NEWTON, Mass. — First responders aren't the only ones carrying Narcan in one local city.
A new program just started up in Newton allowing anyone to get a free dose of the overdose reversal medicine.
They just have to take a 30-minute training session on how to recognize an overdose and how to administer the medicine that reverses it.
“We want to be sure that we’ve got this really important life-saving drug out in the community as best we can,” said Deborah Youngblood, Newton’s Commissioner of Health and Human Services.
In 2016, Youngblood said there were 16 fatal overdoses and 9 fatal overdoses in 2017. Many more go unreported.
“The opioid epidemic is happening across the country, and Newton is no exception,” said Youngblood.
Director of Social Services Pam Weissman is teaching the courses and handing out an informational kit that includes free Narcan to anyone who wants to learn, no questions asked.
“Even if somebody comes in and says I don’t know if I’m going to use it, if they could recognize the sign of an overdose and call 911 they could potentially save a life,” said Weissman.
Newton Wellesley hospital donated the first 100 doses of Narcan, and the city has budgeted for additional kits if the pilot program is successful. It might be—after 12 people have requested the training in the first week.
“We’ve seen a wide range of people, we’ve seen people who are concerned about themselves, we’ve seen people who are concerned about family members and we’ve had some local businesses call us,” said Weissman.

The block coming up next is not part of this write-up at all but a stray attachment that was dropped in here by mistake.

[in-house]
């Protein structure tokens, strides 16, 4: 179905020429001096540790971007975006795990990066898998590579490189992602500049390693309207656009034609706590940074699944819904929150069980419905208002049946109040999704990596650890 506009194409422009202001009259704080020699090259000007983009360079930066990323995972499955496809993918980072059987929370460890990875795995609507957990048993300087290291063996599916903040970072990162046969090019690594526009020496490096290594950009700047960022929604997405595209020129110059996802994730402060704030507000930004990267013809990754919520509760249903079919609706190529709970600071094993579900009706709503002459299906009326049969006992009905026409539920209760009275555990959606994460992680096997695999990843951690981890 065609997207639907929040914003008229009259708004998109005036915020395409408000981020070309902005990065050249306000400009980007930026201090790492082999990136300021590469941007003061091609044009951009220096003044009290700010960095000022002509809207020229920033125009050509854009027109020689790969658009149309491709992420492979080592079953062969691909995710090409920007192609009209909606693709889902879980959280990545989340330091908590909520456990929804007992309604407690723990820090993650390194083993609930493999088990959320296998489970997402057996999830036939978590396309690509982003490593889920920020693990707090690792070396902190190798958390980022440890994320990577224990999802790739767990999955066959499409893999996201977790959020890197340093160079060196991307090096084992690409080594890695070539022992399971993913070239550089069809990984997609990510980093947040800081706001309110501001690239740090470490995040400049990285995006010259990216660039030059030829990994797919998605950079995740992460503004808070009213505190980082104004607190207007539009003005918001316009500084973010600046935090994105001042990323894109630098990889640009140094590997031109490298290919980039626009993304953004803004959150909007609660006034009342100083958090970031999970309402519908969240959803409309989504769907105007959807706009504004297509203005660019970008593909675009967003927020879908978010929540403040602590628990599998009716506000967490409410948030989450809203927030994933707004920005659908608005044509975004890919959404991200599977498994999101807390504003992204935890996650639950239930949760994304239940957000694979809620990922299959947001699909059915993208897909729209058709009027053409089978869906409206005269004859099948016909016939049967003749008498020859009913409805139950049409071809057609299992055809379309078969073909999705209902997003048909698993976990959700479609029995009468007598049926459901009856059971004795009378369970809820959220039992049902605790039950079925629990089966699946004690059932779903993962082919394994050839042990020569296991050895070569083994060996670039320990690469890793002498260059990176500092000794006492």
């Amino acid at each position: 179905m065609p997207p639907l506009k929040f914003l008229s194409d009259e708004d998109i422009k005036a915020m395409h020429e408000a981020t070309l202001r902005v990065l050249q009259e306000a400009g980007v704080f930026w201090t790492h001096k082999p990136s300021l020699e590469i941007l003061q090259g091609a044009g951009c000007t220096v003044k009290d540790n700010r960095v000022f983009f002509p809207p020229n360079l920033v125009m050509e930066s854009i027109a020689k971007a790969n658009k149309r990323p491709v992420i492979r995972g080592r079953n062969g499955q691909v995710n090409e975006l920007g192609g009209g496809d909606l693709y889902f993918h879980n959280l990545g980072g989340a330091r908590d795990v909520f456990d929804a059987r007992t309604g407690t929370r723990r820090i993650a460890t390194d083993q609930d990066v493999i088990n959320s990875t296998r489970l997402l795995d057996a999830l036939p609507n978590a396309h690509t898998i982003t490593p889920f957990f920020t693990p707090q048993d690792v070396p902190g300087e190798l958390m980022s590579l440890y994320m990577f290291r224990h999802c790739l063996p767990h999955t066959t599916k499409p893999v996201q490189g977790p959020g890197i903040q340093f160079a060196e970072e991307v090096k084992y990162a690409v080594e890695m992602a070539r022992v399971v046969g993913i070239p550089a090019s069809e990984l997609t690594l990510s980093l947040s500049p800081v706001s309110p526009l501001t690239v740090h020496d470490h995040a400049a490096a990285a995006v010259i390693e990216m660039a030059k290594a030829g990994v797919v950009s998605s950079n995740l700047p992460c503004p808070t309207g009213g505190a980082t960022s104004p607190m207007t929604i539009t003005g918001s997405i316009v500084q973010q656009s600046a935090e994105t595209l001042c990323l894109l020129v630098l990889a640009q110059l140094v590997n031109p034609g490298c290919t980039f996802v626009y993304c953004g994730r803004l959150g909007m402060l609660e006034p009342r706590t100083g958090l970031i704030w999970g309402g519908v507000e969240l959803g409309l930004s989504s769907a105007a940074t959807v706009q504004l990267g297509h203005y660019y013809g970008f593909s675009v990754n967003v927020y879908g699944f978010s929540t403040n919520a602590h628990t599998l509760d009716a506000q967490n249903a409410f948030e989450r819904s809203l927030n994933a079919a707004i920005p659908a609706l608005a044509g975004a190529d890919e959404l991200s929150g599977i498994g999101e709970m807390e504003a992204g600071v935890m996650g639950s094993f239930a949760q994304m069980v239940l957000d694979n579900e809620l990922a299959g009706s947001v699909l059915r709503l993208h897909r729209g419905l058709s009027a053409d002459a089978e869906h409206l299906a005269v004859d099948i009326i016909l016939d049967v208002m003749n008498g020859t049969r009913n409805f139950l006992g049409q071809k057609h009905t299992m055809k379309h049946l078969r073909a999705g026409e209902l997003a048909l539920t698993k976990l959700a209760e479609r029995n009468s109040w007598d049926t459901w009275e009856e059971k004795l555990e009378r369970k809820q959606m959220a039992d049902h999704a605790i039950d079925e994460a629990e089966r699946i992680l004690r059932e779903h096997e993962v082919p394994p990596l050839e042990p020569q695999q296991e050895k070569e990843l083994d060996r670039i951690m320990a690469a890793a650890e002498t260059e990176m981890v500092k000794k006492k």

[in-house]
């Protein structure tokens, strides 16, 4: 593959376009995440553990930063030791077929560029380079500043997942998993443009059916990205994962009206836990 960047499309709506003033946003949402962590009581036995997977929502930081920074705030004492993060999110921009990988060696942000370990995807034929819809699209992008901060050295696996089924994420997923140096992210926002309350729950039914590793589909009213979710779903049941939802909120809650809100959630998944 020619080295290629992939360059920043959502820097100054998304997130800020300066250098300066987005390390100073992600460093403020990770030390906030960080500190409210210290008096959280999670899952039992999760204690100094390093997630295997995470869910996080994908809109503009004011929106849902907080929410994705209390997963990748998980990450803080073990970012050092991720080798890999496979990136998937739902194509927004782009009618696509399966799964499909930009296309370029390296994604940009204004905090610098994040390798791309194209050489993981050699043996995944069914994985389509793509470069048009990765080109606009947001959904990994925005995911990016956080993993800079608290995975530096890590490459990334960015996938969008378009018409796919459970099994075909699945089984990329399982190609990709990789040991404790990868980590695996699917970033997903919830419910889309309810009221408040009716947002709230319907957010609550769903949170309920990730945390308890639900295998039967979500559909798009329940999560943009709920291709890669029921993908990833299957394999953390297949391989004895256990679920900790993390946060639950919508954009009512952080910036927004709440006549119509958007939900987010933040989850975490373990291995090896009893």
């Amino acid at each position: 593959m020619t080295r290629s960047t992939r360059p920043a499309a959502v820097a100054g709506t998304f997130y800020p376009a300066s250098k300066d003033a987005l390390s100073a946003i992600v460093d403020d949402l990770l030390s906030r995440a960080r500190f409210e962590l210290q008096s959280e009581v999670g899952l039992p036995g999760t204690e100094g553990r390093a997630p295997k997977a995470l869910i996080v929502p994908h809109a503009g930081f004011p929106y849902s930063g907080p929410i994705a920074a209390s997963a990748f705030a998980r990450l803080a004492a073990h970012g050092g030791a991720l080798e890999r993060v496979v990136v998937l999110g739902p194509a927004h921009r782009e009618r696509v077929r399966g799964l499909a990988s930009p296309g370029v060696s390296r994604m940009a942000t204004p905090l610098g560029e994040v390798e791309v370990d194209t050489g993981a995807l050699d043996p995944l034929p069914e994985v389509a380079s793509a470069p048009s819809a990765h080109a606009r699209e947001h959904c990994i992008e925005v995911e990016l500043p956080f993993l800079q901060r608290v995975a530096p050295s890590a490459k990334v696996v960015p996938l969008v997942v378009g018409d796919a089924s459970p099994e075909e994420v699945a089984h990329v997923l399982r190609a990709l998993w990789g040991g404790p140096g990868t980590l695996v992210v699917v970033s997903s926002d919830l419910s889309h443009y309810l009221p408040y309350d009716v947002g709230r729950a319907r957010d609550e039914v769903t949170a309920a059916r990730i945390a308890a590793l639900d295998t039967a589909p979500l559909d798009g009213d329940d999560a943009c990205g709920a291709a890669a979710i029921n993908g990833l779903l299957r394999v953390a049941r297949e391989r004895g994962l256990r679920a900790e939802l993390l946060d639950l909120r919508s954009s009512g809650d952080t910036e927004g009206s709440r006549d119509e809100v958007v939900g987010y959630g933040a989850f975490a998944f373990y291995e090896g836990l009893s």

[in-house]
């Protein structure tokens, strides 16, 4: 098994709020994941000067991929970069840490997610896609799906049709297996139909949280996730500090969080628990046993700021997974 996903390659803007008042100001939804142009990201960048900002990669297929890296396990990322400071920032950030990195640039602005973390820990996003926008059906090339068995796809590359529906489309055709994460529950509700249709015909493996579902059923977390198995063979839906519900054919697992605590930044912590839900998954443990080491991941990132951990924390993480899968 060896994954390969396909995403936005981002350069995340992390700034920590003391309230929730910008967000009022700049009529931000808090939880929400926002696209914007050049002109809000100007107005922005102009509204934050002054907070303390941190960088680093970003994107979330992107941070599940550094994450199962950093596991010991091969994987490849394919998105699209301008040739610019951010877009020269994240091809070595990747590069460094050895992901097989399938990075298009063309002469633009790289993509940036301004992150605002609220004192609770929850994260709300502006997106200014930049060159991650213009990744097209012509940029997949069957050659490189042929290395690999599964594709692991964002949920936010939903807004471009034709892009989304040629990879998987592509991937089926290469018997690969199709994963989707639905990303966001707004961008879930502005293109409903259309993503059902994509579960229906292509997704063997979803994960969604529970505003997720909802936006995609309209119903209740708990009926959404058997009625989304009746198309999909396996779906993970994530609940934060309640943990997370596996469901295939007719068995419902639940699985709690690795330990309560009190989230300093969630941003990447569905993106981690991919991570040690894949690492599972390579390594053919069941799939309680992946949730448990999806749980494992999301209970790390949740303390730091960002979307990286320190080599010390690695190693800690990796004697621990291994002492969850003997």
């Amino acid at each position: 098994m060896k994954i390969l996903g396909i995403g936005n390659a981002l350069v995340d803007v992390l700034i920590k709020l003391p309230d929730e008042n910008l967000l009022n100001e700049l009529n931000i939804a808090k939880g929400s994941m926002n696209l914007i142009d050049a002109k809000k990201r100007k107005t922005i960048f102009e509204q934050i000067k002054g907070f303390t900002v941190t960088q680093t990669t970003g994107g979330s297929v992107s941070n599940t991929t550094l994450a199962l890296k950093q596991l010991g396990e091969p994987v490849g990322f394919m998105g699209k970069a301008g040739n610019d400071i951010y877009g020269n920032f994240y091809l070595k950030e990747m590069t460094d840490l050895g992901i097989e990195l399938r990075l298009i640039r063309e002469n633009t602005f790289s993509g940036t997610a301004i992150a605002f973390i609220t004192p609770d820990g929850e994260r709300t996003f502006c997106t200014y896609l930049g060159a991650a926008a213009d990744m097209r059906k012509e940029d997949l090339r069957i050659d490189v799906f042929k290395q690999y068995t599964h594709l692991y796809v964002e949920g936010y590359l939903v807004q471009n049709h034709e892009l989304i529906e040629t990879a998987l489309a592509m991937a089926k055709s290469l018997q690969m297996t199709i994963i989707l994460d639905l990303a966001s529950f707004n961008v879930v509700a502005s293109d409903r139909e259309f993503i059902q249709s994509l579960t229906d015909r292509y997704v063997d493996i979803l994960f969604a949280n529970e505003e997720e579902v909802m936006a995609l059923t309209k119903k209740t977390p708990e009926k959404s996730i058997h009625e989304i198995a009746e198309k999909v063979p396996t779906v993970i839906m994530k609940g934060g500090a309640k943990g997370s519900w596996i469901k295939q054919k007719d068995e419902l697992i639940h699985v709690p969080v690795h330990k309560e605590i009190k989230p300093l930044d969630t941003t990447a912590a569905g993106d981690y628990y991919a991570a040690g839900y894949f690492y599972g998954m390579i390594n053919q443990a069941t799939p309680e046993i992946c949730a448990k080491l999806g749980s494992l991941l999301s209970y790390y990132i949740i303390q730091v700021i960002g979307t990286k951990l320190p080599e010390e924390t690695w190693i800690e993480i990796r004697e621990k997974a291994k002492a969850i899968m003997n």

Youngblood added that if someone administered Narcan and the person didn’t overdose, it wouldn’t hurt them.
She said Narcan also doesn’t have any street value and you can’t get high from using Narcan, so the city doesn’t have to worry about putting those types of drugs out into the community. While there are many benefits to Narcan, Middlesex District Attorney Marian Ryan says Narcan isn't the sole answer to opioid addiction.
“But what it does do is it gives someone another day and that might be the day that they have a moment of clarity and decide to seek treatment,” said Ryan.
The pilot program is also educational and includes resources on how to get someone struggling with addiction the help they need.
“The more we can take away the stigma and have an honest conversation and educating folks about what’s out there what’s available for treatment, how to stay away from opioids and falling into addiction in the first place we will all be safer,” said Ryan.
The program will be evaluated in the Spring of 2019 to determine its success and if the city wants to continue it.
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